Bride and Prejudice

1. Jane Austen’s Pride and Prejudice details the complex relationship between Elizabeth Bennet and her love interests, as well as her sisters and their love/marriage interests. Throughout the story, a major conflict (and theme) is in the social class of the characters: elitism and wealth all play a role in the marriage quest throughout the novel. Ultimately, for Elizabeth (the story’s protagonist) it’s about exceeding these social bounds between her and Mr. Darcy, and finding “true” love rather than the pre-determined love expected by her mother.

2. Gurinder Chadha’s Bride and Prejudice emulates the same struggles to find love, and the complex relationships associated with these struggles, found within Pride and Prejudice – the love and marriage aspect are similar in both. However, the central conflict deviates, in that the struggles to find love revolve more around cultural differences rather than class differences. Initially, Mr. Darcy’s arrogance and attention still concern money; however, Lalita (the film’s version of Elizabeth) perceives this as a lack of respect for the Indian culture rather than class superiority. The film also deviates in its narrative presentation, although it is a linear storyline, the film delves into the musical genre, enabling the characters to dance and sing about their emotions rather than discuss and express them “normally”, as with the novel. In following the musical tradition, as well as introducing cultural conflicts, the film manages to distinguish itself from the novel.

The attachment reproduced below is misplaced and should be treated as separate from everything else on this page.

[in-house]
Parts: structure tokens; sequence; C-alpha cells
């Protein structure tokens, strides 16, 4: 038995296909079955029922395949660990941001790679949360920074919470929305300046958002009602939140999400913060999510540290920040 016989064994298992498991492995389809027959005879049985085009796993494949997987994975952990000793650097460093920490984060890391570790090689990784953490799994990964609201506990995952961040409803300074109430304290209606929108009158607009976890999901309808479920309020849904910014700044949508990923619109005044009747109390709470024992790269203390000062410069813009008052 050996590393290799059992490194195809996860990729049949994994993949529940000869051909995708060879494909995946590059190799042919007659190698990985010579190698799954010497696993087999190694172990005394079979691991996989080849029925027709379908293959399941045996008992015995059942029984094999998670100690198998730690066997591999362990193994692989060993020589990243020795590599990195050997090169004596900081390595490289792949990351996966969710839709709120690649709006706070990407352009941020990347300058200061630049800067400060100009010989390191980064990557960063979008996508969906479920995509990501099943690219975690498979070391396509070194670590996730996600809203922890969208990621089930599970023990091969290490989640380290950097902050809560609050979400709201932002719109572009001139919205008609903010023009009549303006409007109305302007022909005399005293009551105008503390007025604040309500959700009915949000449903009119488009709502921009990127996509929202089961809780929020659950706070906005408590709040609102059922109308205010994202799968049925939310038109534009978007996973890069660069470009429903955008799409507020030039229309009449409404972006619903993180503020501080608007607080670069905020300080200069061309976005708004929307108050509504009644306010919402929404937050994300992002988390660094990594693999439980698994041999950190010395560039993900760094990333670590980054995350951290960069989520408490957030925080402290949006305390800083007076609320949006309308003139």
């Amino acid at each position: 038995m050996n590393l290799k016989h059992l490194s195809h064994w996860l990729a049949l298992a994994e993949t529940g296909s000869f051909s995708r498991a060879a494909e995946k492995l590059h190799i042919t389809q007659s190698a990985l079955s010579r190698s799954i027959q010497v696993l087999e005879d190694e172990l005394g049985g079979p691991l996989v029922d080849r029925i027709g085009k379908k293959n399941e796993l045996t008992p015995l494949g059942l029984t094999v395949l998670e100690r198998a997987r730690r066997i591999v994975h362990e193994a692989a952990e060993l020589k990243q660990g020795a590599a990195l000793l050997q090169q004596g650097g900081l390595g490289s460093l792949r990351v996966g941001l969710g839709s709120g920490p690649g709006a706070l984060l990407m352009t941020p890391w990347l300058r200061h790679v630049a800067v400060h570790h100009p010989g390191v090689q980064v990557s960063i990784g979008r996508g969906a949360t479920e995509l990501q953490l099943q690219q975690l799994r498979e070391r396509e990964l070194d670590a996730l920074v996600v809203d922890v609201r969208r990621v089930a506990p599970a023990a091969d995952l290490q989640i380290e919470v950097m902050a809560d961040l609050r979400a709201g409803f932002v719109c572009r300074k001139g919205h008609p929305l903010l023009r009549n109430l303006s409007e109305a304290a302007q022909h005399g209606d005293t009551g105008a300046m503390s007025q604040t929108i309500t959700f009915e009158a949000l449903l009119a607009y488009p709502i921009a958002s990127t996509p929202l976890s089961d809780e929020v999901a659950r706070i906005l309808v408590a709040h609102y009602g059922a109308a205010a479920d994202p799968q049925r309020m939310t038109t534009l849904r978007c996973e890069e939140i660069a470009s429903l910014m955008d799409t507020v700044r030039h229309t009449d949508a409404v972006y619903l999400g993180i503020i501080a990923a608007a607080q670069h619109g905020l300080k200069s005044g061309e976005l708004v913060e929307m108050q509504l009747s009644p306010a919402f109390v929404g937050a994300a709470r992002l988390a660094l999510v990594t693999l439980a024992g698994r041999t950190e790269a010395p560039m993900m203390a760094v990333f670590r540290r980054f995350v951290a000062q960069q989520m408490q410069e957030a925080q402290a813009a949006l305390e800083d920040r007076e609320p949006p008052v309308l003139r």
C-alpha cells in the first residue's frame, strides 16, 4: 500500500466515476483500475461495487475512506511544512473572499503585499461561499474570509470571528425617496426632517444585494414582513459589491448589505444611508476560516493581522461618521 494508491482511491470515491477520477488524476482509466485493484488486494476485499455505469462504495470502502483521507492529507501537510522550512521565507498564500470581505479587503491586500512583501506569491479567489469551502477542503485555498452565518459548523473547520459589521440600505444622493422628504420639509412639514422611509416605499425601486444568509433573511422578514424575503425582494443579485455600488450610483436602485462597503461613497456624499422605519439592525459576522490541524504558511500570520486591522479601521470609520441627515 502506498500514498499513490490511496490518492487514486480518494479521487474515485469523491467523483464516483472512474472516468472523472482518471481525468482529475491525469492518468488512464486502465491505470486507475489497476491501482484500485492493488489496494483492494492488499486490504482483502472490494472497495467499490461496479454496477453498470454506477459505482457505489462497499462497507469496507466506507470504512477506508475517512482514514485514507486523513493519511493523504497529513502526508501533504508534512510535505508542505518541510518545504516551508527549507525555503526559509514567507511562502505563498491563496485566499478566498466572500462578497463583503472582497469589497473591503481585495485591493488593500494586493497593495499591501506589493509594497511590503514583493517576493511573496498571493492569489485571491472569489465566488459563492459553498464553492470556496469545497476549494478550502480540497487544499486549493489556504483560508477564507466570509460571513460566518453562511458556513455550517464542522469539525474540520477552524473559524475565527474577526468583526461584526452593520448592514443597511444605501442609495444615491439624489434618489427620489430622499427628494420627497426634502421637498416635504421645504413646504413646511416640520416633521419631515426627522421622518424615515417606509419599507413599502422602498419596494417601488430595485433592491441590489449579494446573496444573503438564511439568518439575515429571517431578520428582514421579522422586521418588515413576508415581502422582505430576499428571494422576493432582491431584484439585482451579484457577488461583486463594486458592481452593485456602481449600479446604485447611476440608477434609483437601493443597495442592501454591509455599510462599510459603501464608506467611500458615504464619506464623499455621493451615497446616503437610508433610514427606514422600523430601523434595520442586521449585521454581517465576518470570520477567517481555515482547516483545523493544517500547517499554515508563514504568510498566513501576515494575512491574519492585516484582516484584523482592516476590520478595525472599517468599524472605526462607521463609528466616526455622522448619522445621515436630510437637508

3. One of the primary differences between the novel, Pride and Prejudice, and the film, Bride and Prejudice, is the length of the story itself. The events within Pride and Prejudice occur throughout the course of a year; whereas, the events within the film—although not explicitly determined—seem to occur within a very short period (perhaps a few days). This length grants the novel more room for adding depth to its characters –  if the film were to achieve the same level of complexity, then it may have needed an additional hour or two of character building and events. Furthermore, the film does not maintain historical accuracy to the events within the novel; instead, it takes the audience to present-day India, England, and America. Although the film relies on the same marriage principle, it makes itself more relatable to a modern, global audience by concerning itself with cross-cultural relationships rather than focusing on one culture alone (as done in the novel).

 

4.

Review by Anabela Voi You:

http://www.brns.com/bollywood/pages1/bolly93.html